It sounds great: your company says you can take as much time off as you want. Grab your beach towel!
But it’s not quite that simple. Unlimited paid holiday may look good from the outside and proponents argue, rightly, that rested employees are more productive. Some say giving employees more autonomy means they handle workloads more responsibly. And workers like the sound of it – a recent US survey ranked unlimited holiday as the top “emerging benefit”, ahead of other trendy offerings like wellness incentives.
Yet there can be unexpected consequences: CharlieHR founder Ben Gateley said his firm had realised unlimited holiday wasn’t working. Dedicated employees of the London-based start-up weren’t taking enough time off. Those who did placed a greater burden on those who remained in the office. But the biggest problem was that people disliked not knowing what the limits were. “The fact that it was causing so much anxiety was a big problem – if you're fretting every time you book a holiday, then you aren't relaxing properly,” Gateley wrote.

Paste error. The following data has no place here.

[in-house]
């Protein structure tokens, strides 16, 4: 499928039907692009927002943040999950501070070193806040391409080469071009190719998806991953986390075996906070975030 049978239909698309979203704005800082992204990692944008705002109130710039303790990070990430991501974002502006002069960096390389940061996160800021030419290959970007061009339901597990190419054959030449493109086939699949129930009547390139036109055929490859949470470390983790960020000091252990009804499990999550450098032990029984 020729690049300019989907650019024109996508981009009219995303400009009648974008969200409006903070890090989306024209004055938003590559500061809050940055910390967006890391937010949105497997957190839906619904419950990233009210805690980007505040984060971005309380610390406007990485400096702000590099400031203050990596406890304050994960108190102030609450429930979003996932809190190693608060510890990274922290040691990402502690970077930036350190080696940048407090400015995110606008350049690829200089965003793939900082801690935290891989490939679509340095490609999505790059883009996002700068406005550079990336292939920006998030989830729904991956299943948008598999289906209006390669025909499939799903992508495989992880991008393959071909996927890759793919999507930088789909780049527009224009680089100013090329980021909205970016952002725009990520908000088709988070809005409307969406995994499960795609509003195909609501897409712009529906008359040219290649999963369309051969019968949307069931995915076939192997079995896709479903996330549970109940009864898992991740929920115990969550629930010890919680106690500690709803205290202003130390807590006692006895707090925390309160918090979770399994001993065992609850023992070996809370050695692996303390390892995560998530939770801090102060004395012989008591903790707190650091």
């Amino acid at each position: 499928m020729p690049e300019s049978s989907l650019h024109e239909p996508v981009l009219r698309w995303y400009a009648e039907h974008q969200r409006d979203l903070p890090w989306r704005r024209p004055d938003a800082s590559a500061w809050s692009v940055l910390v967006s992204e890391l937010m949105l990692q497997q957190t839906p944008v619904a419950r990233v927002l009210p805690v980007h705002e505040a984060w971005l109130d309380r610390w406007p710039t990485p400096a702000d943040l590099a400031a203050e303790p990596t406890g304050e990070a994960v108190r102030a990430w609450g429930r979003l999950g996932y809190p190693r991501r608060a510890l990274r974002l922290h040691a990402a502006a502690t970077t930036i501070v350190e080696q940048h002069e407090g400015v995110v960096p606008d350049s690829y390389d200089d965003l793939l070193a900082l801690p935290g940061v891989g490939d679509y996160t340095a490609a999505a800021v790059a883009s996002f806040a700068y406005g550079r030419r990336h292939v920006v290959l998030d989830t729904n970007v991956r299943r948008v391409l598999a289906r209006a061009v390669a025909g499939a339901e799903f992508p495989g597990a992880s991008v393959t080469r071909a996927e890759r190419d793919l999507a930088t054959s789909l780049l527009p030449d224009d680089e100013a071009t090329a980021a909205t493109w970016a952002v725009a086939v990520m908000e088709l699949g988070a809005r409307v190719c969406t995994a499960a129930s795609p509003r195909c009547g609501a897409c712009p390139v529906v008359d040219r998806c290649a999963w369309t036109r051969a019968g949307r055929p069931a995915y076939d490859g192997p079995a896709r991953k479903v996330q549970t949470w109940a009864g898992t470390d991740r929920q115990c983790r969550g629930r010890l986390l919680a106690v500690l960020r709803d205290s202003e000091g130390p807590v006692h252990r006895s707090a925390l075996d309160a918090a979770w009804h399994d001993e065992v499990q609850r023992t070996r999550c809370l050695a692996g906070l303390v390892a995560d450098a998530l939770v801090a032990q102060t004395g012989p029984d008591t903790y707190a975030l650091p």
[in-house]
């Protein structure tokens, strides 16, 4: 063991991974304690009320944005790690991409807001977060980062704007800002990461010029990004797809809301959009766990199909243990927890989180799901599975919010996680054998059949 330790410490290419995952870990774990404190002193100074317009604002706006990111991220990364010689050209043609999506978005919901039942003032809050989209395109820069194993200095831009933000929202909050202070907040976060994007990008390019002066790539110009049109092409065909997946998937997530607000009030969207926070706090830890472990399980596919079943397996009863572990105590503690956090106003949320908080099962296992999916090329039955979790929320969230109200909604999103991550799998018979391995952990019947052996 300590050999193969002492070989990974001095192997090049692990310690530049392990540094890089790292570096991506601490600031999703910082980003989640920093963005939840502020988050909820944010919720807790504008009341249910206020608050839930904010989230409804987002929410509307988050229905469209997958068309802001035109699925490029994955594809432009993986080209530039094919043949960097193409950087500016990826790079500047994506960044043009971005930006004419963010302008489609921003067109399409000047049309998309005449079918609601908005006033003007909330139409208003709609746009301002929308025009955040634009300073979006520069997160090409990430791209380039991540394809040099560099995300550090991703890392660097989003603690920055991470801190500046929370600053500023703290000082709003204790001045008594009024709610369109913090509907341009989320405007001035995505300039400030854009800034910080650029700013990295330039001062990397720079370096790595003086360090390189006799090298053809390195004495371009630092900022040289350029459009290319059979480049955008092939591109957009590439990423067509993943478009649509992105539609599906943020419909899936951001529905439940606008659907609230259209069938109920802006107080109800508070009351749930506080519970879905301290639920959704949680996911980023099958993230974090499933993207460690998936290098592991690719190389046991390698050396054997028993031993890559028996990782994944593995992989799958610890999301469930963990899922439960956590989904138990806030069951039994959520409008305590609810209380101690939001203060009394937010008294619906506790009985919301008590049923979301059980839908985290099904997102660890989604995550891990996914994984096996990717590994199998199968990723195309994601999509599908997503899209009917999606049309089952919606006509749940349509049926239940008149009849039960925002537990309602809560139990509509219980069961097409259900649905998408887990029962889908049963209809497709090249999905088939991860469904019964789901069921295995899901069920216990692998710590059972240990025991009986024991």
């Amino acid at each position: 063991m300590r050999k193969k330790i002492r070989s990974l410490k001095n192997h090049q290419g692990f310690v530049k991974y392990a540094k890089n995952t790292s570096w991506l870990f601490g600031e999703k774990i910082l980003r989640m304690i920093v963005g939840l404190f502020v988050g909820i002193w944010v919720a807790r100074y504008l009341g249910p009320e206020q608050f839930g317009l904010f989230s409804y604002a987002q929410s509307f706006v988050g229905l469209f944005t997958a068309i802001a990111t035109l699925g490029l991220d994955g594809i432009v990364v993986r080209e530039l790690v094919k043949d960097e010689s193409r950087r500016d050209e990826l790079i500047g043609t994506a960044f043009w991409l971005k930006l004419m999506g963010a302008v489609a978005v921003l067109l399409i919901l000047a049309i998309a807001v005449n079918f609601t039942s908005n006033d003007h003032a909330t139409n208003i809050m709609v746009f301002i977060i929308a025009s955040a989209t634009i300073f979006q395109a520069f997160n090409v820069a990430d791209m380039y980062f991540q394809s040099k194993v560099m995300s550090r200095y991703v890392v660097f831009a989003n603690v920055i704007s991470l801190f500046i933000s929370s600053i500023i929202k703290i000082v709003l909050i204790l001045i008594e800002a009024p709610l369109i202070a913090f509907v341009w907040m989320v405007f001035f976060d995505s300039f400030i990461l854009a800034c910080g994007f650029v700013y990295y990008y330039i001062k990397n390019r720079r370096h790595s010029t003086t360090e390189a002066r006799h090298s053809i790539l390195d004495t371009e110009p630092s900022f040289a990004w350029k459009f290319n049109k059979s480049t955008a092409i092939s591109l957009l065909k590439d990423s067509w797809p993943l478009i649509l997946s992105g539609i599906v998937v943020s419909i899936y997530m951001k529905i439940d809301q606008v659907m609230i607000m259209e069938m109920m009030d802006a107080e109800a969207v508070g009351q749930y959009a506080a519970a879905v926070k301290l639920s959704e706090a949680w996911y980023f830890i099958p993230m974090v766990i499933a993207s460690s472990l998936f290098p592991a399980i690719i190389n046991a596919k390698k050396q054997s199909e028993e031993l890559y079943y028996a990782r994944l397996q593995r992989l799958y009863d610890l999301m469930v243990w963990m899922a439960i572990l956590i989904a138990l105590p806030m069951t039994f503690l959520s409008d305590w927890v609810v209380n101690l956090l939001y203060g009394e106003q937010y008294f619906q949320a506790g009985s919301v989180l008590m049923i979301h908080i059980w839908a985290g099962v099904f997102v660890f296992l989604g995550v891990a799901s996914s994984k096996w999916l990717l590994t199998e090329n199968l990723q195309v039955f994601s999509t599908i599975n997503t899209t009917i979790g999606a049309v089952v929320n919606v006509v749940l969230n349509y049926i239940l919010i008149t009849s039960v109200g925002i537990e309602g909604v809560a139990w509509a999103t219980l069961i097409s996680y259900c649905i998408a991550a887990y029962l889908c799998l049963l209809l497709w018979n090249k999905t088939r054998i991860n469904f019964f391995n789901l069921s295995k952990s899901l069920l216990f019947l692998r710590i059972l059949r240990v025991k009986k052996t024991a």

A separate US survey confirmed that workers with unlimited holiday actually took less time off than those with capped days. Experts say the prevalence of workaholic company cultures can make employees feel inhibited: what if booking leave impacts promotion possibilities? Plus, having no fixed holiday allocation means companies don’t have to pay for unused days if employees resign or are laid off. Good for them, less good for you…